There are a couple of key things to remember with regards to getting an Employment Visa. The first is that you are NOT allowed to start work for a company until you have your employment visa approved and the relevant documents stamped on entry to Hong Kong. Most people submit the application from overseas and then enter Hong Kong with their visa to be stamped at immigration. Sometimes people are already in Hong Kong but a new Employment Visa will require that person to leave the region and have their visa stamped on re-entry. This is generally frowned upon and not recommended. Do not be fooled by your prospective company into thinking that it is ok for you to start work whilst the approval process is under way. IT IS NOT and the company and you can be punished very severely for not adhering to the rules!

Whilst most companies organise and pay for the Employment Visa it’s worth noting a few items that you will need to get together which you may not have ready access to. We often recommend that people start getting this information together early on in the job search process so that once they find work, the visa can be submitted quickly and efficiently. Basically the immigration department wants to ensure that what is on your CV is correct. They will therefore ask for evidence of your qualifications and job history. They will certainly need to see your degree certificate/s and diplomas and have been known to ask for proof of older qualifications too. So go dig out those certificates or re-order them from university or your school/s in readiness. In order to prove your job history the immigration department will also be looking to obtain written references from your previous employers. These don’t have to be references singing your praises but must include the dates of employment that match those on your CV.

You will also need to have a few passport sized photos, a copy of your CV and a copy of your letter of offer or ideally your contract of employment from your future employer. There is a form to complete (please visit http://www.immd.gov.hk/ehtml/home.htm for further information) – sometimes the employer will complete this, sometimes you will have to.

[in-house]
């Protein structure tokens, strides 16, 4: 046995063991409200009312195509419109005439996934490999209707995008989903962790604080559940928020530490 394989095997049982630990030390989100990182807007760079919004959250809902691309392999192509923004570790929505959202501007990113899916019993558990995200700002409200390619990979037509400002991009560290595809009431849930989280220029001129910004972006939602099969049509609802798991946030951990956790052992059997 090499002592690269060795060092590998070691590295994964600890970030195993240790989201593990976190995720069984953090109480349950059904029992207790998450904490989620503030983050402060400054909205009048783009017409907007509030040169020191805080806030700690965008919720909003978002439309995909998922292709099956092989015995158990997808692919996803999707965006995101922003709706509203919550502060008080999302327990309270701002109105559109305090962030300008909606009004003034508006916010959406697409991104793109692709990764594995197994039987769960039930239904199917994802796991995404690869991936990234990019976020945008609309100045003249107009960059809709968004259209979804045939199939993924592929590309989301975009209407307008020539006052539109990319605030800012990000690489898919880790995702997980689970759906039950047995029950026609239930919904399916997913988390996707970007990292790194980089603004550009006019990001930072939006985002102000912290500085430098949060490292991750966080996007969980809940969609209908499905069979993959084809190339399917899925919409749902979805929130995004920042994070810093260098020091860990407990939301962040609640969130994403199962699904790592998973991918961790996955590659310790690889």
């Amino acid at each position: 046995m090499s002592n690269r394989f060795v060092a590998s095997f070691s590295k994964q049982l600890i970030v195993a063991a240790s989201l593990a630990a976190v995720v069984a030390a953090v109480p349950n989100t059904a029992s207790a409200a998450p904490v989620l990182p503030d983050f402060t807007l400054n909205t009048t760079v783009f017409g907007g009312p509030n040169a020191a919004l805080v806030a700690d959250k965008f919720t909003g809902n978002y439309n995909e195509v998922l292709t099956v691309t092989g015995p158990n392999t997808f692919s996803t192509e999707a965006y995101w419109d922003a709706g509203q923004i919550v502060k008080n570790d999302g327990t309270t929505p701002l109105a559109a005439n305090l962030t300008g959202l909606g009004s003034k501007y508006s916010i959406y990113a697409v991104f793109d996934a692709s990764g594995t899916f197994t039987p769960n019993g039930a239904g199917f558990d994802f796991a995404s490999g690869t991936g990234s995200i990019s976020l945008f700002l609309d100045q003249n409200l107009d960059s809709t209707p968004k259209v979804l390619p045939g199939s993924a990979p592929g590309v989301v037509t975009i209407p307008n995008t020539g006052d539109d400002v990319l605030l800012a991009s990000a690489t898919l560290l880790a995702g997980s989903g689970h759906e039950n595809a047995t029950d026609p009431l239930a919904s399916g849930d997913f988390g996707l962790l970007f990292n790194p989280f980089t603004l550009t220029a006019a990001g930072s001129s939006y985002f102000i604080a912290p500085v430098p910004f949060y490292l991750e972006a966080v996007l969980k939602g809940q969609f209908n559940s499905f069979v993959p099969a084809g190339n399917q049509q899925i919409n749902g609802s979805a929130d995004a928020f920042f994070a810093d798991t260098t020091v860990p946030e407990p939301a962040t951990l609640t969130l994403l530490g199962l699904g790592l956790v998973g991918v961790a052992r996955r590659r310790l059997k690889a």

From the employer side they have to in essence prove that there isn’t a Hong Kong resident locally who can fill your position. Typically a company will have to provide proof of this in the form of a rejected candidate list (with CV’s) and a letter outlining the reasons they wish to employ you over a local candidate. The employer will also have to submit business documents, certificates, licences etc and sometimes has to provide a business plan or financial information. If your company or you are unsure on any of this we would advise you both seek professional advice from a specialist employment visa lawyer who can talk you through the procedures.

And that’s about it. It’s a relatively simple process but it can take some time to gather the documentation together. On submission of your application it will take a minimum of 4 weeks to get an initial response. Sometimes there will be a request for further information to be submitted. Generally the whole process takes about 4-8 weeks in most cases. On successful approval the immigration department will send a letter to the employer who will then collect your Employment Visa on your behalf (you may have to sign a letter to say you are happy for them to do so) – this is a sticker that they will send to you and that you put into your passport. On arrival in Hong Kong at immigration you show the sticker, it’s stamped and you can come in to Hong Kong on your new Employment Visa!

It’s then just a case of applying for a Hong Kong ID card within your first few weeks to finish the process.

Monthly Update: August 2011

Market News

News from Macau was extremely positive. Gambling revenue exceeded US$3 billion in July for only the second time on record with August expected to be even better. Galaxy’s new mega resort has had huge success taking HK$50 billion in 47 days from high stake gamblers, a phenomenal amount.

'DSC07312' photo (c) 2010, Adam - license: http://creativecommons.org/licenses/by/2.0/

An interesting trend appeared in the press in August when firstly a number of fake Apple Stores were discovered in Kunming, China. Since they were discovered, more have been found across the region and now other brands seem to have been replicated. Fake Ikeas (some say they are better than the real thing) have also appeared. Have you seen any other copy stores in China?

Hong Kong developers are expected to take advantage of the strong financial positions by snapping up land in mainland China. With the recent property curbs in China affecting some of the Chinese developers, many think now is the perfect time for the cash rich Hong Kong developers to take advantage. Many Hong Kong developers are extremely bullish about prospects in China and are looking to increase their land banks significantly.

'Constructing away my view' photo (c) 2009, Tyler - license: http://creativecommons.org/licenses/by/2.0/